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  • When Dorothy was a little girl,

  • she was fascinated by her goldfish.

  • Her father explained to her that fish swim by quickly wagging their tails

  • to propel themselves through the water.

  • Without hesitation, little Dorothy responded,

  • "Yes, Daddy, and fish swim backwards by wagging their heads."

  • (Laughter)

  • In her mind, it was a fact as true as any other.

  • Fish swim backwards by wagging their heads.

  • She believed it.

  • Our lives are full of fish swimming backwards.

  • We make assumptions and faulty leaps of logic.

  • We harbor bias.

  • We know that we are right, and they are wrong.

  • We fear the worst.

  • We strive for unattainable perfection.

  • We tell ourselves what we can and cannot do.

  • In our minds, fish swim by in reverse frantically wagging their heads

  • and we don't even notice them.

  • I'm going to tell you five facts about myself.

  • One fact is not true.

  • One: I graduated from Harvard at 19 with an honors degree in mathematics.

  • Two: I currently run a construction company in Orlando.

  • Three: I starred on a television sitcom.

  • Four: I lost my sight to a rare genetic eye disease.

  • Five: I served as a law clerk to two US Supreme Court justices.

  • Which fact is not true?

  • Actually, they're all true.

  • Yeah. They're all true.

  • (Applause)

  • At this point, most people really only care about the television show.

  • (Laughter)

  • I know this from experience.

  • OK, so the show was NBC's "Saved by the Bell: The New Class."

  • And I played Weasel Wyzell,

  • who was the sort of dorky, nerdy character on the show,

  • which made it a very major acting challenge

  • for me as a 13-year-old boy.

  • (Laughter)

  • Now, did you struggle with number four, my blindness?

  • Why is that?

  • We make assumptions about so-called disabilities.

  • As a blind man, I confront others' incorrect assumptions

  • about my abilities every day.

  • My point today is not about my blindness, however.

  • It's about my vision.

  • Going blind taught me to live my life eyes wide open.

  • It taught me to spot those backwards-swimming fish

  • that our minds create.

  • Going blind cast them into focus.

  • What does it feel like to see?

  • It's immediate and passive.

  • You open your eyes and there's the world.

  • Seeing is believing. Sight is truth.

  • Right?

  • Well, that's what I thought.

  • Then, from age 12 to 25, my retinas progressively deteriorated.

  • My sight became an increasingly bizarre

  • carnival funhouse hall of mirrors and illusions.

  • The salesperson I was relieved to spot in a store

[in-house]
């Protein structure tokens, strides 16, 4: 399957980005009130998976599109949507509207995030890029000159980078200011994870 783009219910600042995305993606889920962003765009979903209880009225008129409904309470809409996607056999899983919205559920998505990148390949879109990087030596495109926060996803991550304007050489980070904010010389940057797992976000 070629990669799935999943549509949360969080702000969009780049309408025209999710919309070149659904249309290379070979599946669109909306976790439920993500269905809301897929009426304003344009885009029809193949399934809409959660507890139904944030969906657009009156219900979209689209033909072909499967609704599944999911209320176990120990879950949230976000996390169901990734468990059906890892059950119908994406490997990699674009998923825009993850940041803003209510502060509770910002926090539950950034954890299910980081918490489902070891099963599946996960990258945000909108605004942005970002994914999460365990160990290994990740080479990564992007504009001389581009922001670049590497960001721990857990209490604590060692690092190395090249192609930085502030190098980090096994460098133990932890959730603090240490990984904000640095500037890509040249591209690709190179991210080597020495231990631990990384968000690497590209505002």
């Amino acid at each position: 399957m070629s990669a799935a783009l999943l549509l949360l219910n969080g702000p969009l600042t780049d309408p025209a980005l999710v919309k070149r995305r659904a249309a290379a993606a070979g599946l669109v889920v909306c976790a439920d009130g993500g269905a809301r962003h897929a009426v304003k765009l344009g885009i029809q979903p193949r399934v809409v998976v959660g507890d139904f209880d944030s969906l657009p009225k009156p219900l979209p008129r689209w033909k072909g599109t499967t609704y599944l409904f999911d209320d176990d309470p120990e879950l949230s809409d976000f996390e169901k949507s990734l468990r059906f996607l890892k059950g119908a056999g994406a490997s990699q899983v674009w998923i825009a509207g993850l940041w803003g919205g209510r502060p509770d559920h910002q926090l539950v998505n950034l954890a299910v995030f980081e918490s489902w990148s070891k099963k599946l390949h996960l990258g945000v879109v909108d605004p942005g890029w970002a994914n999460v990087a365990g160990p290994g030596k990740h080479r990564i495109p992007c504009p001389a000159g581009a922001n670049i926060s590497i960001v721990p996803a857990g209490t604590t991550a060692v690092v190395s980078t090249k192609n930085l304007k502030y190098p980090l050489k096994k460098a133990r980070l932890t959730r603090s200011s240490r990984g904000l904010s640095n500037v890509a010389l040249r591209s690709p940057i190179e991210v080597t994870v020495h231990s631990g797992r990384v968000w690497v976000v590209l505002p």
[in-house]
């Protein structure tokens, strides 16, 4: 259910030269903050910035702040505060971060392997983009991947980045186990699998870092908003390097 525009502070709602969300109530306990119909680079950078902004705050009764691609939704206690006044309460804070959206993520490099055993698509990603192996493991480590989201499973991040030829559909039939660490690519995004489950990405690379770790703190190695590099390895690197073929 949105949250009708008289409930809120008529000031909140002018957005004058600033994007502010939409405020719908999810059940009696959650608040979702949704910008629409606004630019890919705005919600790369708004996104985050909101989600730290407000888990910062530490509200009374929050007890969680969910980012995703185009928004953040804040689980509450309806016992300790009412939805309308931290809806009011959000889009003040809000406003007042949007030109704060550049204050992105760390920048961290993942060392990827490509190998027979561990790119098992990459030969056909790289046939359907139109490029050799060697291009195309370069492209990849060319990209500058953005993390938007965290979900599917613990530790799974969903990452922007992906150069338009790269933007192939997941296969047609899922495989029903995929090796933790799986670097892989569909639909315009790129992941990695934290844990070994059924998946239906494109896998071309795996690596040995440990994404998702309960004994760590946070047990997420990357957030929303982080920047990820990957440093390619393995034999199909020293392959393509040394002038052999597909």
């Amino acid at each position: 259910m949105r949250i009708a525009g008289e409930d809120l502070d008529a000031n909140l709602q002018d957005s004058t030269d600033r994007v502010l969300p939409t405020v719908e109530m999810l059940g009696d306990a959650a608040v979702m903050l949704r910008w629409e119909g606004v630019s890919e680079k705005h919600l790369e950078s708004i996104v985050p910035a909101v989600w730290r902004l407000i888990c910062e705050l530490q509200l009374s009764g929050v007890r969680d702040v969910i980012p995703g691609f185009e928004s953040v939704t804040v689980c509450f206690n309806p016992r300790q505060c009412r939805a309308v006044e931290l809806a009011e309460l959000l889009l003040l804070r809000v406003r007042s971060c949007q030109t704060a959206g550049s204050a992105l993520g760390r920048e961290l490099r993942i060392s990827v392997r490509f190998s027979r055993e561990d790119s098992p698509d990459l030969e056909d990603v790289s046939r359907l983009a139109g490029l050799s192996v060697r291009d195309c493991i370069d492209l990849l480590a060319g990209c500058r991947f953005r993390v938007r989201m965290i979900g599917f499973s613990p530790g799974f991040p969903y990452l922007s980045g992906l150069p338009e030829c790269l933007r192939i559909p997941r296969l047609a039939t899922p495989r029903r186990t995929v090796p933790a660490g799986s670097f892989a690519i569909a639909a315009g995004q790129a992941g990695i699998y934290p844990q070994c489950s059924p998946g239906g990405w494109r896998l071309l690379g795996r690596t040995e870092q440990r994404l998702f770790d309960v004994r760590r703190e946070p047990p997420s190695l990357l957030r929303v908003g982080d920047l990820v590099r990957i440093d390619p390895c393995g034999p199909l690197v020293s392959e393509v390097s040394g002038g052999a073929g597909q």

• was really a mannequin.

  • Reaching down to wash my hands,

  • I suddenly saw it was a urinal I was touching, not a sink,

  • when my fingers felt its true shape.

  • A friend described the photograph in my hand,

  • and only then I could see the image depicted.

  • Objects appeared, morphed and disappeared in my reality.

  • It was difficult and exhausting to see.

  • I pieced together fragmented, transitory images,

  • consciously analyzed the clues,

  • searched for some logic in my crumbling kaleidoscope,

  • until I saw nothing at all.

  • I learned that what we see

  • is not universal truth.

  • It is not objective reality.

  • What we see is a unique, personal, virtual reality

  • that is masterfully constructed by our brain.

  • Let me explain with a bit of amateur neuroscience.

  • Your visual cortex takes up about 30 percent of your brain.

  • That's compared to approximately eight percent for touch

  • and two to three percent for hearing.

  • Every second, your eyes can send your visual cortex

  • as many as two billion pieces of information.

  • The rest of your body can send your brain only an additional billion.

  • So sight is one third of your brain by volume

  • and can claim about two thirds of your brain's processing resources.

  • It's no surprise then

  • that the illusion of sight is so compelling.

  • But make no mistake about it: sight is an illusion.

  • Here's where it gets interesting.

  • To create the experience of sight,

  • your brain references your conceptual understanding of the world,

  • other knowledge, your memories, opinions, emotions, mental attention.

  • All of these things and far more are linked in your brain to your sight.

  • These linkages work both ways, and usually occur subconsciously.

  • So for example,

  • what you see impacts how you feel,

  • and the way you feel can literally change what you see.

  • Numerous studies demonstrate this.

  • If you are asked to estimate

  • the walking speed of a man in a video, for example,

  • your answer will be different if you're told to think about cheetahs or turtles.

  • A hill appears steeper if you've just exercised,

  • and a landmark appears farther away

  • if you're wearing a heavy backpack.

  • We have arrived at a fundamental contradiction.

  • What you see is a complex mental construction of your own making,

  • but you experience it passively

  • as a direct representation of the world around you.

  • You create your own reality, and you believe it.